what has been termed "routing flux" (again, see [LABOV97]), since the what has been termed "routing flux" (again, see [LABOV97]), since the
routing traffic does not directly affect path selection. Rather, the routing traffic does not directly affect path selection. Rather, the
primary effect is to require significant processing resources in a primary effect is to require significant processing resources in a
border router. Finally, note that unlike the unicast case, we do not border router. Finally, note that unlike the unicast case, we do not
have good data characterizing this effect for multicast routers. have good data characterizing this effect for multicast routers.
5.1. Data Driven Forwarding State Creation 5.1. Bursty Source Problem
Another issue with broadcast and prune protocols is that forwarding
state is created in a data-driven manner.
5.2. Bursty Source Problem
When a source's inter-burst period is longer than the router state When a source's inter-burst period is longer than the router state
timeout period, some or all of a source's packets can be lost. This timeout period, some or all of a source's packets can be lost. This
effect has been termed the "Bursty Source Problem" [ESTRIN97]. The effect has been termed the "Bursty Source Problem" [ESTRIN97]. The
current set of multicast routing protocols attempt, where possible, current set of multicast routing protocols attempt, where possible,
to avoid this problem (i.e., maximize response to bursty sources). to avoid this problem (i.e., maximize response to bursty sources).
6. Mixed Control 6. Mixed Control
Mixing control of topology discovery and distribution tree Mixing control of topology discovery and distribution tree
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be exacerbated if the RP/Core space is global; if a router is be exacerbated if the RP/Core space is global; if a router is
registering to a RP/Core that is not in the local domain (say, registering to a RP/Core that is not in the local domain (say,
fielded by the site's direct provider), then the routing domain is fielded by the site's direct provider), then the routing domain is
flat. flat.
12. Multicast Internal Gateway Protocol (MIGP) Independence 12. Multicast Internal Gateway Protocol (MIGP) Independence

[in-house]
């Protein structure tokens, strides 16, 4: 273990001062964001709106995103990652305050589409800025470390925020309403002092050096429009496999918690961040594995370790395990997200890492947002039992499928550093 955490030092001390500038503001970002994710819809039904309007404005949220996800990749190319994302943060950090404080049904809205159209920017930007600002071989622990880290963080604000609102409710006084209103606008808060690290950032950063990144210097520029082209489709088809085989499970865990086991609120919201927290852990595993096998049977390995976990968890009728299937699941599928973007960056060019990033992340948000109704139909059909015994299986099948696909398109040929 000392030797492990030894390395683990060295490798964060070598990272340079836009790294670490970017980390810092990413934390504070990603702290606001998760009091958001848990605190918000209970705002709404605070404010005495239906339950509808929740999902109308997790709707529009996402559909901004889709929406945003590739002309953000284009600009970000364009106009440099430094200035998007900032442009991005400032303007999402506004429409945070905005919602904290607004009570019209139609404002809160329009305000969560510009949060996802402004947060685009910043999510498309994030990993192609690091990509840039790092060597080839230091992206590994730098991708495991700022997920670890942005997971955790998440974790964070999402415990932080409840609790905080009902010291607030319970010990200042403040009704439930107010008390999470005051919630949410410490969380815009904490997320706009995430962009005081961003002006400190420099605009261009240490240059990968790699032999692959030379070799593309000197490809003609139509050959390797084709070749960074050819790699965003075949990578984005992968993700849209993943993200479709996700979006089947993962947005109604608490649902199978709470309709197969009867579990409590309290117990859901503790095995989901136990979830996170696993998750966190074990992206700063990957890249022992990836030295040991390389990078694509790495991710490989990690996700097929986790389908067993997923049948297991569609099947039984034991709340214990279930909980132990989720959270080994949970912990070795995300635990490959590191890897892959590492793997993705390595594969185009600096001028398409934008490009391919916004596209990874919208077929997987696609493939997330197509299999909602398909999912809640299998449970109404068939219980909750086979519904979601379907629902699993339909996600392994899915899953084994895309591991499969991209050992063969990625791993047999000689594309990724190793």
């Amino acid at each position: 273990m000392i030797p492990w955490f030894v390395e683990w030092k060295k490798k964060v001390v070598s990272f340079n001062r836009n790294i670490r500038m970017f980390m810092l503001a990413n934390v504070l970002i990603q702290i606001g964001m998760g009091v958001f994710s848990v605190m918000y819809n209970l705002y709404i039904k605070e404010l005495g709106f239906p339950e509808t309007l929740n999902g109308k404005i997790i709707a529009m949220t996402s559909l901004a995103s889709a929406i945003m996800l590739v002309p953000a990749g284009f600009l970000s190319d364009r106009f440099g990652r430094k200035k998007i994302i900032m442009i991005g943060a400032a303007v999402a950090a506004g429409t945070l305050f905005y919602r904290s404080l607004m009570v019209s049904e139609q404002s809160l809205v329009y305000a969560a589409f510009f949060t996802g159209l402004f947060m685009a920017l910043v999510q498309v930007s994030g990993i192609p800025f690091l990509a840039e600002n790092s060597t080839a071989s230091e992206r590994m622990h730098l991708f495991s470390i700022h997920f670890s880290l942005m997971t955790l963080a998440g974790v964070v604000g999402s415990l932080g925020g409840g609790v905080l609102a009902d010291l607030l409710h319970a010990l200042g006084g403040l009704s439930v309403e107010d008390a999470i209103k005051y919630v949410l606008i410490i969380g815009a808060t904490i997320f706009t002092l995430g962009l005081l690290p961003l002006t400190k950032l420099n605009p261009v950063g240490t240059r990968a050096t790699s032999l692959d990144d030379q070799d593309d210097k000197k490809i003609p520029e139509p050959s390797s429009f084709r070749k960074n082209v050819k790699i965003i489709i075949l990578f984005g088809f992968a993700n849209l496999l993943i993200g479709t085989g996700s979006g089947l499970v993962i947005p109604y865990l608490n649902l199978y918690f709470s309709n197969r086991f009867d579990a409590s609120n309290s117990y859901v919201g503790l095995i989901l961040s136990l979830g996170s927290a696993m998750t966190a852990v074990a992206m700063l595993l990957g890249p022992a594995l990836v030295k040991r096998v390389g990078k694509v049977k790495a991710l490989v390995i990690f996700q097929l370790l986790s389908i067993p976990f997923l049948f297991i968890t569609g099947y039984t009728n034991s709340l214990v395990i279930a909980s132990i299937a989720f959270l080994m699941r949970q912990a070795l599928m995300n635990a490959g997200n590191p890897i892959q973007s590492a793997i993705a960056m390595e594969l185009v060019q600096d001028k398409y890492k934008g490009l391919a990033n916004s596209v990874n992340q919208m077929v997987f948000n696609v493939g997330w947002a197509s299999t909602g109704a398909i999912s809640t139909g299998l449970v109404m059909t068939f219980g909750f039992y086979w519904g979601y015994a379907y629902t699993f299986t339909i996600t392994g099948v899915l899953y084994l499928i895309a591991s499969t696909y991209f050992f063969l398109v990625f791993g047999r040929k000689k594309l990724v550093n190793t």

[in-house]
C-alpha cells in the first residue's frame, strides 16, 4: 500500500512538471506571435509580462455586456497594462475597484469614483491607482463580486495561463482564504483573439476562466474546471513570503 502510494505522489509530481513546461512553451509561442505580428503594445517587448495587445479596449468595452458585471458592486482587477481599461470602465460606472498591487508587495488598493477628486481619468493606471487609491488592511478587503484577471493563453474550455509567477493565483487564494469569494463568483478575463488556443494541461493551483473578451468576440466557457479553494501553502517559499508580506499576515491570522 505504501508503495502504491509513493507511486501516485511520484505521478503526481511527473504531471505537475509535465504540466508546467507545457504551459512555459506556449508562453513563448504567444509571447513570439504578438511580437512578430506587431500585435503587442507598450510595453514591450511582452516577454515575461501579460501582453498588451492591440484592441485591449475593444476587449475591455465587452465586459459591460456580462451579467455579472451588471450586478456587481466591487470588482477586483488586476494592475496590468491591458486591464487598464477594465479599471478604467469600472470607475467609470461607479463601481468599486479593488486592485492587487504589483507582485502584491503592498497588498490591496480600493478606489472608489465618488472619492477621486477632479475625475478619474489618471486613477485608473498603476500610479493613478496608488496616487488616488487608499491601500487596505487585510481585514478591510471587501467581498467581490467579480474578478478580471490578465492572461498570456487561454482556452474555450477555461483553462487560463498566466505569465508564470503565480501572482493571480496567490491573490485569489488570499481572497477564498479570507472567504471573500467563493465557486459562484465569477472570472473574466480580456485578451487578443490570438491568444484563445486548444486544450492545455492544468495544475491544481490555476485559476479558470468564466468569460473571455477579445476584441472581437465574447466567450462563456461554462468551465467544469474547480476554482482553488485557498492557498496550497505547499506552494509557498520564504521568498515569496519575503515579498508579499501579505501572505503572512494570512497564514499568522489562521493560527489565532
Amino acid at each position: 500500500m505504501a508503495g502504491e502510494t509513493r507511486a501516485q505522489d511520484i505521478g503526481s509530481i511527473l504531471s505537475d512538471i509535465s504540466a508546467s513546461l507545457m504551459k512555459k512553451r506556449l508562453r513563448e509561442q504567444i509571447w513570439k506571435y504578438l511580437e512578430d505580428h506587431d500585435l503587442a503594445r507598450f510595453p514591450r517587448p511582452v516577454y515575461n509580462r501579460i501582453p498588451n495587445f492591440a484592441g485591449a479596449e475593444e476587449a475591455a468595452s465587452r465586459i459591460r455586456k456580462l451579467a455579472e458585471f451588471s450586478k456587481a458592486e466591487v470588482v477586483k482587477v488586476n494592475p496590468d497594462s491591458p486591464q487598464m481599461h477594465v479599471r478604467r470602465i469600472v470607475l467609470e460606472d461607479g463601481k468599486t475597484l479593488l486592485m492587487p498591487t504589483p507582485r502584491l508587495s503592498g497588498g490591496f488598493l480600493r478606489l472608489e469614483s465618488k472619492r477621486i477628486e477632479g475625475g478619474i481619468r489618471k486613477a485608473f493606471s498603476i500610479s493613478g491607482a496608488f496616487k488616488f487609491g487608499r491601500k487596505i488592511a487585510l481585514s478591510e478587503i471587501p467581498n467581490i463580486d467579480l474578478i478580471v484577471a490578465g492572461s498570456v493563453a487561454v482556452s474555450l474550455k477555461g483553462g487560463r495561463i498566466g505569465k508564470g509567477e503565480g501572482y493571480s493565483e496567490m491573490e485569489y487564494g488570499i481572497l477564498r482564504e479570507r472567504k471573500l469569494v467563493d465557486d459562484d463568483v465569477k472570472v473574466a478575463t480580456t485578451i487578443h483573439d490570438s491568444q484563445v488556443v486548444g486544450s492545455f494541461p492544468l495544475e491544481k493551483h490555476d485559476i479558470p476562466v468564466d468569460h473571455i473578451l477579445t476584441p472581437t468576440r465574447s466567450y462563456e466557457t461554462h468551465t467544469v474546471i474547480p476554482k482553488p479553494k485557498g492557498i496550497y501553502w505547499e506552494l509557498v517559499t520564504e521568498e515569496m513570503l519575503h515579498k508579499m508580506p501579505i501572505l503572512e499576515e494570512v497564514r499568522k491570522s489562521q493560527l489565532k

A shared tree, explicit join protocol inter-domain routing protocol A shared tree, explicit join protocol inter-domain routing protocol
may require modification to a leaf domain's internal multicast may require modification to a leaf domain's internal multicast
routing mechanism. The problem arises when a domain is running a routing mechanism. The problem arises when a domain is running a
"broadcast and prune" protocol such as DVMRP or PIM-DM internally "flood and prune" protocol such as DVMRP or PIM-DM internally while
while participating in a shared tree inter-domain protocol. In this participating in a shared tree inter-domain protocol. In this case,
case, there can be areas of the (internal) topology that has there can be areas of the (internal) topology that has receivers but
receivers but will not receive inter-domain traffic. will not receive inter-domain traffic.
[THALER96] describes interoperability rules to alleviate this [THALER96] describes interoperability rules to alleviate this
problem. Consider the case where a border router has interfaces in an problem. Consider the case where a border router has interfaces in an
inter-domain shared tree region and a DVMRP region. The rules inter-domain shared tree region and a DVMRP region. The rules
covering this case state that either the DVMRP region must implement covering this case state that either the DVMRP region must implement
Region Wide Reports [HDVMRP], or the DVMRP component of the border Region Wide Reports [HDVMRP], or the DVMRP component of the border
router must be a wildcard receiver for externally reached sources, router must be a wildcard receiver for externally reached sources,
while the shared tree component is a wildcard receiver for internally while the shared tree component is a wildcard receiver for internally
reached sources. Alternatively, many current implementations use a reached sources. Alternatively, many current implementations use a
"receiver-is-sender" approach (which depends for the most part on "receiver-is-sender" approach (which depends for the most part on